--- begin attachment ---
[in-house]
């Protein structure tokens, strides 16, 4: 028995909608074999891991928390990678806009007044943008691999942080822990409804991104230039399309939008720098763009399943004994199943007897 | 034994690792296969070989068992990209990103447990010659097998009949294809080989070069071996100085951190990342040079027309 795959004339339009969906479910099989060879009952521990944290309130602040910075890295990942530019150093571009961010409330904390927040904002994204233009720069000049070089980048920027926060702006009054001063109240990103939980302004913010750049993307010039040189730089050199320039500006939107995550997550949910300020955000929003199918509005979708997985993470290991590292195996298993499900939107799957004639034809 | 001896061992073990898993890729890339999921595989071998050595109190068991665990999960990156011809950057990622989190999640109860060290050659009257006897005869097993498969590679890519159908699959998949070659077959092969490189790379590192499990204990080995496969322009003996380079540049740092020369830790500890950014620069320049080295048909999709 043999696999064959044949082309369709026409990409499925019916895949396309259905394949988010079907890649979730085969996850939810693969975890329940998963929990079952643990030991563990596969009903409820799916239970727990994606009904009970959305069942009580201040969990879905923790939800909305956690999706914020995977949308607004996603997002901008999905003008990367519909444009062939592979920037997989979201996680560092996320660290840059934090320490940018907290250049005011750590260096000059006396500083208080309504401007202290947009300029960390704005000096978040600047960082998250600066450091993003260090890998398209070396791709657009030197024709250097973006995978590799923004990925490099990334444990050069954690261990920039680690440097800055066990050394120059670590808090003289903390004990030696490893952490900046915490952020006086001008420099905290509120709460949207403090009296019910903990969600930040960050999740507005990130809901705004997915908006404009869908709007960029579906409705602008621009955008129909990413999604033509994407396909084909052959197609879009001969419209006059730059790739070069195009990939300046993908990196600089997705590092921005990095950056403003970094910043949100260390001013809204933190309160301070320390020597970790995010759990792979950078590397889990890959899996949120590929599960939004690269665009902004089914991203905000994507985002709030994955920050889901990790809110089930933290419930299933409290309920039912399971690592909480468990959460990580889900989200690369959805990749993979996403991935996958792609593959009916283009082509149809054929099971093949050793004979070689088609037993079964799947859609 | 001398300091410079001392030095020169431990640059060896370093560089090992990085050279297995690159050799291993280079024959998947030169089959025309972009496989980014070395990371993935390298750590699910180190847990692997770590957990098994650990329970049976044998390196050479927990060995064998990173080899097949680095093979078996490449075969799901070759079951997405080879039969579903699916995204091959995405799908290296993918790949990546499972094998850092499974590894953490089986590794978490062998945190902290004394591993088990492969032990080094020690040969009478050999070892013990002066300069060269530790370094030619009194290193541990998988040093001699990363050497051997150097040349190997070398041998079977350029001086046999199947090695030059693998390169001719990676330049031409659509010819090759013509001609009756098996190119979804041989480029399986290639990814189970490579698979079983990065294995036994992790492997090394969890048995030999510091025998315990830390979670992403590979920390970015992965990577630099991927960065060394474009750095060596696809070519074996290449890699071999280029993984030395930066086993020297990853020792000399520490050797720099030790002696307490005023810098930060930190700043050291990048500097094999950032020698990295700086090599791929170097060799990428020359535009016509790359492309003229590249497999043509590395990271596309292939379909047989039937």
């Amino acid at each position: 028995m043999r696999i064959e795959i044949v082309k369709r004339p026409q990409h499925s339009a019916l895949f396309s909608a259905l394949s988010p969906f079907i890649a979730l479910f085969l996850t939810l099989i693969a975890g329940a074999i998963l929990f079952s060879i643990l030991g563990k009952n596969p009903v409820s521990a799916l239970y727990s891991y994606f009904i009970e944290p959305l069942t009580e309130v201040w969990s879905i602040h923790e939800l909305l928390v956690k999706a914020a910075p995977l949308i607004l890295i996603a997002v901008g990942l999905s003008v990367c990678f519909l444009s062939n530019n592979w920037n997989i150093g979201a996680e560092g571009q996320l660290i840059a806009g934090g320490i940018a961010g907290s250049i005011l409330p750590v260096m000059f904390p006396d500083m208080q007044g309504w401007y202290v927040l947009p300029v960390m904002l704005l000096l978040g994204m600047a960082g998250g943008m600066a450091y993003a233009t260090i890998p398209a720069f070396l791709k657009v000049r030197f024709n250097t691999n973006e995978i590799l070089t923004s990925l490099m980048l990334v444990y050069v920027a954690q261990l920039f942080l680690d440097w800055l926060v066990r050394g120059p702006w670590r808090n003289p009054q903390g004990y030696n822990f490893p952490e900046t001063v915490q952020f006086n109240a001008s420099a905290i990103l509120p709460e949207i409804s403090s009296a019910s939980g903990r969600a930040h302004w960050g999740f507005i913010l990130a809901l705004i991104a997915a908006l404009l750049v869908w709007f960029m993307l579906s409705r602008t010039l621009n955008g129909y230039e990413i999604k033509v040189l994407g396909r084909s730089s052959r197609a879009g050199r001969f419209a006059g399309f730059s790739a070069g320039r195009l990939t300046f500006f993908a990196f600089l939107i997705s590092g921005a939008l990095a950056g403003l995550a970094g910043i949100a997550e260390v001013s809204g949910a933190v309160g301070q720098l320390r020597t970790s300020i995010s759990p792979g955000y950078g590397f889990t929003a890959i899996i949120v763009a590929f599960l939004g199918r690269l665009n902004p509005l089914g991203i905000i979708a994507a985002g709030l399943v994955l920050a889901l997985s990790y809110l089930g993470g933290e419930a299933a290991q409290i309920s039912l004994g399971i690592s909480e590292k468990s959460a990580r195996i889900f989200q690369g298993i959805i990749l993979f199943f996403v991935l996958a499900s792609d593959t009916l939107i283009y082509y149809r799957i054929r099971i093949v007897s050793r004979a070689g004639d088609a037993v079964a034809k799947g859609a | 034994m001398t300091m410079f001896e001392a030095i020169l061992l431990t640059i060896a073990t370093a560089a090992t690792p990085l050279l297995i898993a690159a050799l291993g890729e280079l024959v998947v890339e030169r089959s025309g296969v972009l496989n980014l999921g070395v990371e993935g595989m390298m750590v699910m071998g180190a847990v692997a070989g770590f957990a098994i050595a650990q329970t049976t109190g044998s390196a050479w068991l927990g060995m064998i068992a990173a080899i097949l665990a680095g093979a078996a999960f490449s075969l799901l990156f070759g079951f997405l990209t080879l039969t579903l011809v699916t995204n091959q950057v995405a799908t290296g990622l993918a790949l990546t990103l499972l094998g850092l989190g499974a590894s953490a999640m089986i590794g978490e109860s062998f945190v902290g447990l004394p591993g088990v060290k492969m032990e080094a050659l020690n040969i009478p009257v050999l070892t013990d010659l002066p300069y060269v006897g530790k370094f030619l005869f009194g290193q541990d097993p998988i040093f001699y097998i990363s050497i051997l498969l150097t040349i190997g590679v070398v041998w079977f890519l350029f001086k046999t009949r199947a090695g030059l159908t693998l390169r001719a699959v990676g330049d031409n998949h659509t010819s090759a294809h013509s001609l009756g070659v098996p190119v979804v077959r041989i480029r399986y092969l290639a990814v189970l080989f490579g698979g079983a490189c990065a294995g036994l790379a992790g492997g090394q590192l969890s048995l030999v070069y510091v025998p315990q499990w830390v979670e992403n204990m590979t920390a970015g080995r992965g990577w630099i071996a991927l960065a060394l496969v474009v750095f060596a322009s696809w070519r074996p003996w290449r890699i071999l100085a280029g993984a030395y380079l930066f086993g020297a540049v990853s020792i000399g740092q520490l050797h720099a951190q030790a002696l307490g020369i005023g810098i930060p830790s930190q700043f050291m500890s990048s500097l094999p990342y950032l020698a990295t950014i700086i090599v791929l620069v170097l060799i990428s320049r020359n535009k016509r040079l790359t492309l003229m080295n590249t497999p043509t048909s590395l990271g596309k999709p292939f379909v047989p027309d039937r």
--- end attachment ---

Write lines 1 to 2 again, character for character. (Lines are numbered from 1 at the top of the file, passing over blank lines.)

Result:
[in-house]
């Protein structure tokens, strides 16, 4: 028995909608074999891991928390990678806009007044943008691999942080822990409804991104230039399309939008720098763009399943004994199943007897 | 034994690792296969070989068992990209990103447990010659097998009949294809080989070069071996100085951190990342040079027309 795959004339339009969906479910099989060879009952521990944290309130602040910075890295990942530019150093571009961010409330904390927040904002994204233009720069000049070089980048920027926060702006009054001063109240990103939980302004913010750049993307010039040189730089050199320039500006939107995550997550949910300020955000929003199918509005979708997985993470290991590292195996298993499900939107799957004639034809 | 001896061992073990898993890729890339999921595989071998050595109190068991665990999960990156011809950057990622989190999640109860060290050659009257006897005869097993498969590679890519159908699959998949070659077959092969490189790379590192499990204990080995496969322009003996380079540049740092020369830790500890950014620069320049080295048909999709 043999696999064959044949082309369709026409990409499925019916895949396309259905394949988010079907890649979730085969996850939810693969975890329940998963929990079952643990030991563990596969009903409820799916239970727990994606009904009970959305069942009580201040969990879905923790939800909305956690999706914020995977949308607004996603997002901008999905003008990367519909444009062939592979920037997989979201996680560092996320660290840059934090320490940018907290250049005011750590260096000059006396500083208080309504401007202290947009300029960390704005000096978040600047960082998250600066450091993003260090890998398209070396791709657009030197024709250097973006995978590799923004990925490099990334444990050069954690261990920039680690440097800055066990050394120059670590808090003289903390004990030696490893952490900046915490952020006086001008420099905290509120709460949207403090009296019910903990969600930040960050999740507005990130809901705004997915908006404009869908709007960029579906409705602008621009955008129909990413999604033509994407396909084909052959197609879009001969419209006059730059790739070069195009990939300046993908990196600089997705590092921005990095950056403003970094910043949100260390001013809204933190309160301070320390020597970790995010759990792979950078590397889990890959899996949120590929599960939004690269665009902004089914991203905000994507985002709030994955920050889901990790809110089930933290419930299933409290309920039912399971690592909480468990959460990580889900989200690369959805990749993979996403991935996958792609593959009916283009082509149809054929099971093949050793004979070689088609037993079964799947859609 | 001398300091410079001392030095020169431990640059060896370093560089090992990085050279297995690159050799291993280079024959998947030169089959025309972009496989980014070395990371993935390298750590699910180190847990692997770590957990098994650990329970049976044998390196050479927990060995064998990173080899097949680095093979078996490449075969799901070759079951997405080879039969579903699916995204091959995405799908290296993918790949990546499972094998850092499974590894953490089986590794978490062998945190902290004394591993088990492969032990080094020690040969009478050999070892013990002066300069060269530790370094030619009194290193541990998988040093001699990363050497051997150097040349190997070398041998079977350029001086046999199947090695030059693998390169001719990676330049031409659509010819090759013509001609009756098996190119979804041989480029399986290639990814189970490579698979079983990065294995036994992790492997090394969890048995030999510091025998315990830390979670992403590979920390970015992965990577630099991927960065060394474009750095060596696809070519074996290449890699071999280029993984030395930066086993020297990853020792000399520490050797720099030790002696307490005023810098930060930190700043050291990048500097094999950032020698990295700086090599791929170097060799990428020359535009016509790359492309003229590249497999043509590395990271596309292939379909047989039937």